This course addresses the Assistant, AHT and Veterinarian’s respective roles in kennel management and nursing procedures, and provides a practical introduction to the fields of veterinary radiology, anesthesia and dentistry. Practice in administering ocular tests, cleaning ears and anal sacs, administering enemas, and in other routine procedures are covered.
Enrollment is limited to students of the Animal Health Technology Program
Ophthalmology – Procedures & Routine Care:
- terminology and anatomy review
- intraocular pressure, KCS, glaucoma, corneal ulcer, distichiasis
- review of instruments and materials: Tonopen, Schiotz’s tonometer, indirect lens, ocular head loupe, fluoroscein stain, ophthalmic drops and anesthetic, Schirmer’s tear test strips, and introduction to specialized surgical instruments
- care of instrumentation
- brief review of ear examination and cleansing
- administration of otic medication
Urinary Care & Diagnostics:
- urinary catheters, types
- instruction and practice in catheterization of male dog and cat; demonstration and practice in females
- large animal techniques
- urinary collection requirements/sterilization
- free catch, catheterization and cystocentesis sampling
Special Needs Nursing:
- basic nursing care for puppies, kittens, foals, calves and other species
- review basic requirements: temperature, light, food, hygiene, parasite control (internal and external), and weigh-ins
- digital and walk-on scales, and maternal care
- orphaned puppies, kittens, other species care
- comparison of commonly dispensed dewormers and flea medications and protocols
- tail and dewclaw charts
- sexing newborns of different species and the newborn checkup
- review of intravenous catheterization and care
- body scoring charts
- musculoskeletal exam of senior dogs
- review of neurological exam terminology and data recording
- history taking for senior patients
- euthanasia decisions and the AHT's role
- fluid therapy including intravenous catheter placement
- fluid and intravenous therapy calculations
- blood pressure monitoring, ECGs and other diagnostic tools
- definitions, anaesthesia safety in the veterinary facility charting of relevant data; preanaesthetic evaluation and preparation
- dosimetry, radiation safety including WCB & WHMIS regulations
- equipment introduction
- darkroom procedures
Wound and Fracture Management:
- definitions: wounds; phases of healing; types of healing, wound contamination vs. infection
- first aid and assessment; management of wounds and closure types
- cautions and complications
- bandaging – types and decision making
- drain types – characteristics and choices
- large animal and small animal – species differences in protocols
- equine tail and leg wraps.
- introduction to casting
Surgical Nursing Skills:
- AHT’s role; preparing patients; review of surgical instrumentation – names and care
Methods of Instruction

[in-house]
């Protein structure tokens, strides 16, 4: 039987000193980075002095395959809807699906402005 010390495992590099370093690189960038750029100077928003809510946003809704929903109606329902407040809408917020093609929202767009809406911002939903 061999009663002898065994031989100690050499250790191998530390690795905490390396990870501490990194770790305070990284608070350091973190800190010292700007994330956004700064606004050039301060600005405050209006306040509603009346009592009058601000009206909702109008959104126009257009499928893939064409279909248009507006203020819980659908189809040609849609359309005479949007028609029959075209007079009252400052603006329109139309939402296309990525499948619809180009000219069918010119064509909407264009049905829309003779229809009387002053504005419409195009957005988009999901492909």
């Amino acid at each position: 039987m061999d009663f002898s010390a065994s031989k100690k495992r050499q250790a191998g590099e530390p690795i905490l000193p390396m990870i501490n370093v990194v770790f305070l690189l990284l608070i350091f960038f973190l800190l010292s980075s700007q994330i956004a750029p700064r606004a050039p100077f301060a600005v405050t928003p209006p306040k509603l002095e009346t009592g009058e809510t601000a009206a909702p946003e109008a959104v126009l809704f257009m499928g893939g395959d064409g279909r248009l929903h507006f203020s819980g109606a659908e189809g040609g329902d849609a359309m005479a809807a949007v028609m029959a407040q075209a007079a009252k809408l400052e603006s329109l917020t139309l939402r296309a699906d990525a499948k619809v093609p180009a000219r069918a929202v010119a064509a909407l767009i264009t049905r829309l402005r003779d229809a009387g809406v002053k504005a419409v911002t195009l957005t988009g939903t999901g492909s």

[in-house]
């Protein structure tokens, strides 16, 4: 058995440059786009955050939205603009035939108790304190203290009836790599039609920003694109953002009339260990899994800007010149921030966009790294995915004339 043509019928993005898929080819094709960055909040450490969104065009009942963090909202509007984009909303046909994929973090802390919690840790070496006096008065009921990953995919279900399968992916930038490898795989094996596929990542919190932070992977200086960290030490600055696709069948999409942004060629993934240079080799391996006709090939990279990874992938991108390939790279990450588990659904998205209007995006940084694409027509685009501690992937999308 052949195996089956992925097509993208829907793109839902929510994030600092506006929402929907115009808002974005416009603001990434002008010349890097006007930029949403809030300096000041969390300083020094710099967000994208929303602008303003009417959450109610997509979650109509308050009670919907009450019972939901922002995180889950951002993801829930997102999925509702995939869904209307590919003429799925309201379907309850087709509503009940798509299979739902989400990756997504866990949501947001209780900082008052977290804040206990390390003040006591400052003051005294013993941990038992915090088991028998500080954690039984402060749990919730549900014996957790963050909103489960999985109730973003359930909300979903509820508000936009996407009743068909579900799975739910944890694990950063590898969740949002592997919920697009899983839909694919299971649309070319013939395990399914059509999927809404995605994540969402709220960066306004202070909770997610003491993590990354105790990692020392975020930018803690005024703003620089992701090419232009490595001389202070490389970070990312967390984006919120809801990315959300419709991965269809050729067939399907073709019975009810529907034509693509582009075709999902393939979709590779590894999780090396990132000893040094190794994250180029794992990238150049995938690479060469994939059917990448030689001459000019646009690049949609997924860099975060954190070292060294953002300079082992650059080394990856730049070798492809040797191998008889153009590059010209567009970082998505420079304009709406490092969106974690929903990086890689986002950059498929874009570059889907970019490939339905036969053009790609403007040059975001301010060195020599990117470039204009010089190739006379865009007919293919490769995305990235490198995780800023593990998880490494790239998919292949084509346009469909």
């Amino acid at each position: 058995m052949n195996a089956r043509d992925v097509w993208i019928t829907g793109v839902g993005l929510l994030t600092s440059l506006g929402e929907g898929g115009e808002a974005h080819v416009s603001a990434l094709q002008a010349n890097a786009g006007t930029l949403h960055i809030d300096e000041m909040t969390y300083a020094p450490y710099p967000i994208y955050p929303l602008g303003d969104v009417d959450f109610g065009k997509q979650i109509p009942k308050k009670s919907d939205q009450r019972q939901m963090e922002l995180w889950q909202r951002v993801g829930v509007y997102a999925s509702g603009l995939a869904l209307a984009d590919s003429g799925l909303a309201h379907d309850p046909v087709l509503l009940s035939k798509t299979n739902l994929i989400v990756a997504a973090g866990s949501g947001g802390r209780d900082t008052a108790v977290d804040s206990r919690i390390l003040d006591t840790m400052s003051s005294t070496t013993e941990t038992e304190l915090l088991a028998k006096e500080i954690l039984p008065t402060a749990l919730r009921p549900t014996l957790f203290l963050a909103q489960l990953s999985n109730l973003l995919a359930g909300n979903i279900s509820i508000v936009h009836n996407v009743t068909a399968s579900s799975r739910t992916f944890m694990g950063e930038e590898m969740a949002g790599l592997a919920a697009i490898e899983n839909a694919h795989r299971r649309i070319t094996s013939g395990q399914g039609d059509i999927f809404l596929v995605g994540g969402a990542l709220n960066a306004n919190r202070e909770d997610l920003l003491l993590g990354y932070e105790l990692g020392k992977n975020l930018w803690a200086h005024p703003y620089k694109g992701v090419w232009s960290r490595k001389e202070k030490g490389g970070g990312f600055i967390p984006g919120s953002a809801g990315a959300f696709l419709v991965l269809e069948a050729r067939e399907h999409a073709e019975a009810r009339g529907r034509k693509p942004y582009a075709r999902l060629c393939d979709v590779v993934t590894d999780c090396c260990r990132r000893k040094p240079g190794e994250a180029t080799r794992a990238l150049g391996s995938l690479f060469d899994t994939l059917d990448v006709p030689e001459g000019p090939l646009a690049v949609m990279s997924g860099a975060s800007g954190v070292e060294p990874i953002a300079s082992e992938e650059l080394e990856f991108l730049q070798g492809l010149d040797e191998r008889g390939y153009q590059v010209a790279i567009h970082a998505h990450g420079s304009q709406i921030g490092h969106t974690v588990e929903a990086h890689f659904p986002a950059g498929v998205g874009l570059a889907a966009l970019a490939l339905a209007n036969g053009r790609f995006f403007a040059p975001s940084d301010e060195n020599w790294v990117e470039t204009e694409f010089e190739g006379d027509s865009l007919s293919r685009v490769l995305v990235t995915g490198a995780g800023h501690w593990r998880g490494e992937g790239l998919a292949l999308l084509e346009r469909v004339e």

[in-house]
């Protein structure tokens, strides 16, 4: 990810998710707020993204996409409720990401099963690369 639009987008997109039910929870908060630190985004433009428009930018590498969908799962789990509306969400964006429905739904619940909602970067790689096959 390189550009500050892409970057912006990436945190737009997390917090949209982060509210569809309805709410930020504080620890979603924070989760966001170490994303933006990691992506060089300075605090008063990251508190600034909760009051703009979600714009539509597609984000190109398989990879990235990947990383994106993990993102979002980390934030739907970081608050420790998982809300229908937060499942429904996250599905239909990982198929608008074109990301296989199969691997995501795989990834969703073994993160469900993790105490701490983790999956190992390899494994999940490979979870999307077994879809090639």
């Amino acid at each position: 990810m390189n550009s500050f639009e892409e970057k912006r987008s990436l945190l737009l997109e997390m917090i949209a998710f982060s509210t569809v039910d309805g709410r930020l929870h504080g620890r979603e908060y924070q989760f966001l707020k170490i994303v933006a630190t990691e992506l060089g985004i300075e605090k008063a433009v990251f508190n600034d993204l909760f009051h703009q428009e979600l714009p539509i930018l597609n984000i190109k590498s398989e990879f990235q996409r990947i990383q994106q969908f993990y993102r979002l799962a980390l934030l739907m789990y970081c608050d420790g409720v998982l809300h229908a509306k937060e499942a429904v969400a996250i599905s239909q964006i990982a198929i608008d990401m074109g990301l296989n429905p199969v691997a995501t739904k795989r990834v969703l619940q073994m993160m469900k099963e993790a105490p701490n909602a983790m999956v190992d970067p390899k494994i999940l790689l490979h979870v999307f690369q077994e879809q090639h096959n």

This course includes 2 lecture hours per week, some of which will include video demonstrations of diagnostic and nursing skills. The laboratory consists of practical skills demonstrations and “hands-on” practice. Students will also go to individual veterinary practices (general small animal or mixed animal practice) for 5 hours of observation /internship once per week in weeks 9-12 of the semester
Means of Assessment
|Internship,ward duties evaluation(attitude, completion of checklists, presentation)
Upon completion of Veterinary Care II (AHTT 1203), the student will be able to:
- Understand and be able to use appropriate and safe techniques to examine and clean cats and dogs ears and eyes, to apply eye and ear medications safely, and to correctly utilize routine diagnostic eye tests.
- Demonstrate knowledge of appropriate intravenous and subcutaneous fluid therapy, including the basics of intravenous catheterization.
- Be familiar with the basic techniques for blood collection and injections.
- Obtain urine specimens from dogs and cats using appropriate techniques and understand how to choose the technique required in each case.
- Place urinary catheters and understand the nursing care required for them.
- Demonstrate familiarity with the basics of radiation and anesthesia safety.
- Demonstrate wound care and basic bandaging techniques for dogs and cats.
- Understand the special nursing needs of pediatric and geriatric patients.
Course Guidelines for previous years are viewable by selecting the version desired. If you took this course and do not see a listing for the starting semester/year of the course, consider the previous version as the applicable version.
Below shows how this course and its credits transfer within the BC transfer system.
A course is considered university-transferable (UT) if it transfers to at least one of the five research universities in British Columbia: University of British Columbia; University of British Columbia-Okanagan; Simon Fraser University; University of Victoria; and the University of Northern British Columbia.
For more information on transfer visit the BC Transfer Guide and BCCAT websites.
If your course prerequisites indicate that you need an assessment, please see our Assessment page for more information.